Taxi drivers in South Wales are pleading with their council to scrap proposed licence fee increases to help the industry emerge from a catastrophic coronavirus pandemic.
According to Unite Wales sources, taxi drivers received a letter this Easter weekend which indicated that licence fees in the Rhondda Cynon Taf (RCT) region would be increasing in May.
Since March 2020 the pandemic has forced large parts of the UK to place restrictions on social activities and travel. This has seen a dramatic downturn in work levels for the taxi and private hire industry throughout the UK.
Alan McCarthy, Unite Union Regional Officers, said: “We’re all fully aware of the significant impact that the COVID pandemic has had on this trade in particular. For taxi drivers, it hasn’t been a straightforward case of being in lockdown or out of lockdown, but that the trades and sectors that they rely on to generate fares have been necessarily restricted to the point that they simply do not generate the income.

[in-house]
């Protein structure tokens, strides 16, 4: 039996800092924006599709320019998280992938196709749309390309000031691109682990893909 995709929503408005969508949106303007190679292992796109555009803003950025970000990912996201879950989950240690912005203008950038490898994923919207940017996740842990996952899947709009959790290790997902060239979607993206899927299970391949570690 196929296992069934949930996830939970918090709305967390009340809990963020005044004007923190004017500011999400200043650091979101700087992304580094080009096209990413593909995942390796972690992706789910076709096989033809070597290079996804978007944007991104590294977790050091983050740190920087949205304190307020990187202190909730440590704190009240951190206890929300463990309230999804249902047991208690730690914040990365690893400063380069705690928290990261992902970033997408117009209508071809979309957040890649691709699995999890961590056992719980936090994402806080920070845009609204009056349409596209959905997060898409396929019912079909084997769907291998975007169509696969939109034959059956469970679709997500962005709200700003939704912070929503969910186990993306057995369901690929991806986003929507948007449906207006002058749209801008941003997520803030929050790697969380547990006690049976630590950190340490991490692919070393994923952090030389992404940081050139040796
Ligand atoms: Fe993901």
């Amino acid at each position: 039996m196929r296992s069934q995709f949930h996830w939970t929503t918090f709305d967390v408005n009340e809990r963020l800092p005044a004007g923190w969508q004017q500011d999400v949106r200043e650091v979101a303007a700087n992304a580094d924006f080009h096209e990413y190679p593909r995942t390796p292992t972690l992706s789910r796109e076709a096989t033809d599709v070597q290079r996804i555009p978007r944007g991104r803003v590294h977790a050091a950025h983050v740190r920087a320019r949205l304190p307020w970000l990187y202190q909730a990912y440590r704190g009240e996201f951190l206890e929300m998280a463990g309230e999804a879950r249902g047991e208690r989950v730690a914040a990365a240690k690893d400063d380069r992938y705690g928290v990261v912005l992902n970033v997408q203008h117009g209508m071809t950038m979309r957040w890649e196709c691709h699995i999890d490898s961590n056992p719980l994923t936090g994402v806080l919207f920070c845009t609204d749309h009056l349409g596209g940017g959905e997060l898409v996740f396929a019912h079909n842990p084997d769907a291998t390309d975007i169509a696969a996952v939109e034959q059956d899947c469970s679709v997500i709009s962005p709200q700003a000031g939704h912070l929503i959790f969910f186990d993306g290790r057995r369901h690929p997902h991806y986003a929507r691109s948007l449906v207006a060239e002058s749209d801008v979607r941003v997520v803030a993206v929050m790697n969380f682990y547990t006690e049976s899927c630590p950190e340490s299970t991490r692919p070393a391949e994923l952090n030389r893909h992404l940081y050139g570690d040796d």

“Restrictions on hospitality, tourism and the consequences of people working from home to name but a few, have resulted in drivers not making ends meet. It’s for this reason that Unite spent so long in discussion with Welsh Government about the need for a more generous application of grant support, and this has been acknowledged by Welsh Government as they’ve put this in place.”
Unite Wales are now urging RCT Council to rescind the increase in fees for Taxi and Private Hire Vehicle (PHV) drivers licensed by the authority, and commence consultation with the Unite Wales branch.
Unite’s Alan McCarthy went on to add: “Not only have these vital earning opportunities been so scares for over a year, it’s acknowledged that it may take some time for consumer confidence to return to these areas, even in light of the vaccination program and without taking into account the risk of a third wave.
“It’s for this reason that so many drivers are vocally upset at the announcement of an increase in fees. Indeed, it would be our intention to engage in a discussion with stakeholders, through the branch representatives and myself, on a reduction in the existing fees which appear far in excess of those paid in Cardiff, Newport and Caerphilly.”
McCarthy finally added: “Put simply, if we cannot reasonably control the existence of earning opportunities to put money into these workers pockets, we should take strong steps to reduce the money going out.”